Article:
2 abreast riding

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MikeF
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Re: 2 abreast riding

Postby MikeF » 12 Nov 2017, 11:54am

pwa wrote:Crossing continuous white lines is not illegal under all circumstances. I believe it is allowed where you can see the road ahead to be clear for far enough, and the thing you are passing is moving very slowly. But my understanding is that we are talking about hings moving at the speed of road sweepers.
If you follow TC's link (and it takes some finding!) you will find when you are permitted to cross a continuous white line. Your belief looks wrong. In more detail:-
No stopping or crossing white line marking

9.—(1) The requirements conveyed to vehicular traffic on roads by a road marking provided for at items 23 and 24 of the sign table in Part 6 of this Schedule are that—

(a)subject to sub-paragraphs (2) to (4), no vehicle is to stop on any length of road along which the marking has been placed at any point between the ends of the marking; and

(b)subject to sub-paragraph (5), every vehicle proceeding on any length of road along which the marking has been so placed, as viewed in the direction of travel of the vehicle, a continuous line is on the left of a broken line or of another continuous line, must be so driven as to keep the first-mentioned continuous line on the right hand or off side of the vehicle.


(5) Nothing in sub-paragraph (1)(b) is to be taken to prohibit a vehicle from being driven across, or so as to straddle, the continuous line referred to in that paragraph, if it is safe to do so and if necessary to do so—

(a)to enable the vehicle to enter, from the side of the road on which it is proceeding, land or premises adjacent to the length of road on which the line is placed, or another road joining that road;

(b)in order to pass a stationary vehicle;

(c)owing to circumstances outside the control of the driver;

(d)in order to avoid an accident;

(e)in order to pass a road maintenance vehicle which is in use, is moving at a speed not exceeding 10 mph, and is displaying to the rear a sign provided for at item 9 or 10 of the sign table in Part 6 of Schedule 13;

(f)in order to pass a pedal cycle moving at a speed not exceeding 10 mph;

(g)in order to pass a horse that is being ridden or led at a speed not exceeding 10 mph; or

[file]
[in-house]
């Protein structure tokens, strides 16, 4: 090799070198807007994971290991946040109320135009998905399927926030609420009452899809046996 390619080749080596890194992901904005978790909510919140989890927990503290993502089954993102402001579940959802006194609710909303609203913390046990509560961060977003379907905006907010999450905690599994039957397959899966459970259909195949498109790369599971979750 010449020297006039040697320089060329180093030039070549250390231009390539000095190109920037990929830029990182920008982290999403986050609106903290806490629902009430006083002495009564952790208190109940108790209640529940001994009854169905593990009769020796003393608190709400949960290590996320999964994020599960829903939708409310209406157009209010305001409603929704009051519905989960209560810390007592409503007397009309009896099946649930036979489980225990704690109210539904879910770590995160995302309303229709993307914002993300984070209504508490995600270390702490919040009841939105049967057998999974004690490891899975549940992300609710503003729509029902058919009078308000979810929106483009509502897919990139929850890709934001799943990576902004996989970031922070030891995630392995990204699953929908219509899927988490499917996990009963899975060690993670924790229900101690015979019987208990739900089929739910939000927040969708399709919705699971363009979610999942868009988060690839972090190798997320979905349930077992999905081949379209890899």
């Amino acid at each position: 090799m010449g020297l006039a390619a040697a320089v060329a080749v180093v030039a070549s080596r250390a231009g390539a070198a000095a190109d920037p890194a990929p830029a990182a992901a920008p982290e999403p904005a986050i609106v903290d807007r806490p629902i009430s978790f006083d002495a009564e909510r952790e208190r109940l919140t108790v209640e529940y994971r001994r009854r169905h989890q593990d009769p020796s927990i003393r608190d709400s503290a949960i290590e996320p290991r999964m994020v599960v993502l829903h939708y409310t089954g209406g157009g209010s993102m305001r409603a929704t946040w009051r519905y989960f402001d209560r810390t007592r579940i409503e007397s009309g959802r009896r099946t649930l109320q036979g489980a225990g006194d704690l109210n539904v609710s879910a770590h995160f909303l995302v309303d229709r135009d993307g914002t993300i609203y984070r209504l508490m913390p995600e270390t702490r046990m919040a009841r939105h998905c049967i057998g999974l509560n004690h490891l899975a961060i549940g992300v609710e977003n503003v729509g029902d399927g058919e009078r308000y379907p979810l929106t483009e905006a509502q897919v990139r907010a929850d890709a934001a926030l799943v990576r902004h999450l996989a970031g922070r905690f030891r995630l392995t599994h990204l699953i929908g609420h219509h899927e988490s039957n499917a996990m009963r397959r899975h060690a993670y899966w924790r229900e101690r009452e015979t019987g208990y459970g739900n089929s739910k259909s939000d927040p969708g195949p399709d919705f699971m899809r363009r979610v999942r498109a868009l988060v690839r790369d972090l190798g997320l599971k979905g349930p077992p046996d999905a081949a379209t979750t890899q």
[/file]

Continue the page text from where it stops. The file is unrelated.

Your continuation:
(h)for the purposes of complying with any direction of a constable in uniform, a traffic officer in uniform or a traffic warden.


However this is the paragraph I find most irritating! It is almost a right for motorists to squidge cyclists.
Cyclists to give way

8. A cycle must not be ridden across the transverse line provided for at item 9 of the sign table in Part 6 of this Schedule in a manner or at a time that is likely to endanger any person, or to cause the driver of another vehicle to change its speed or course in order to avoid an accident.
By accident I think collision is meant! :wink: This is where a sign stating "cyclists rejoin(ing) the carriageway is needed.
"It takes a genius to spot the obvious" - my old physics master

thirdcrank
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Re: 2 abreast riding

Postby thirdcrank » 12 Nov 2017, 1:59pm

MikeF wrote:... If you follow TC's link (and it takes some finding!) you will find when you are permitted to cross a continuous white line. Your belief looks wrong. In more detail:- ...

It's true there is a lot of material in the TSRGD, and, unlike Acts of Parliament, the online version isn't broken into chunks: a link takes you to the whole lot and you have to search through. The bit I quoted is the bit which permits a driver to cross or straddle the solid white line to overtake a cyclist in certain circumstances. I edited out everything else for clarity. And I did quote "chapter and verse" (or rather part, section, sub-section and all the rest of the fiddly stuff.) I'm happy to stand by what I did quote as the law on crossing (or indeed straddling) a solid white line to overtake a cyclist. (Put another way, what does eg the line about a maintenance vehicle add to this discussion?)

However this is the paragraph I find most irritating! It is almost a right for motorists to squidge cyclists.
Cyclists to give way

8. A cycle must not be ridden across the transverse line provided for at item 9 of the sign table in Part 6 of this Schedule in a manner or at a time that is likely to endanger any person, or to cause the driver of another vehicle to change its speed or course in order to avoid an accident.
By accident I think collision is meant! :wink: This is where a sign stating "cyclists rejoin(ing) the carriageway is needed.

As I said, there's a lot of this stuff and a lot of it is very thread-to-needle (probably part of the reason why it no longer gets enforced.) The bit that you have take exception to here is the standard definition of GIVE WAY and if you look back in there at STOP, GIVE WAY and several others, exactly the same words are used. (In relation to the STP sign, it does say "stop and" before all that stuff.) Instead of CYCLISTS DISMOUNT signs, CYCLISTS REJOIN THE CARRIAGEWAY is now preferred and it comes with GIVE WAY lines.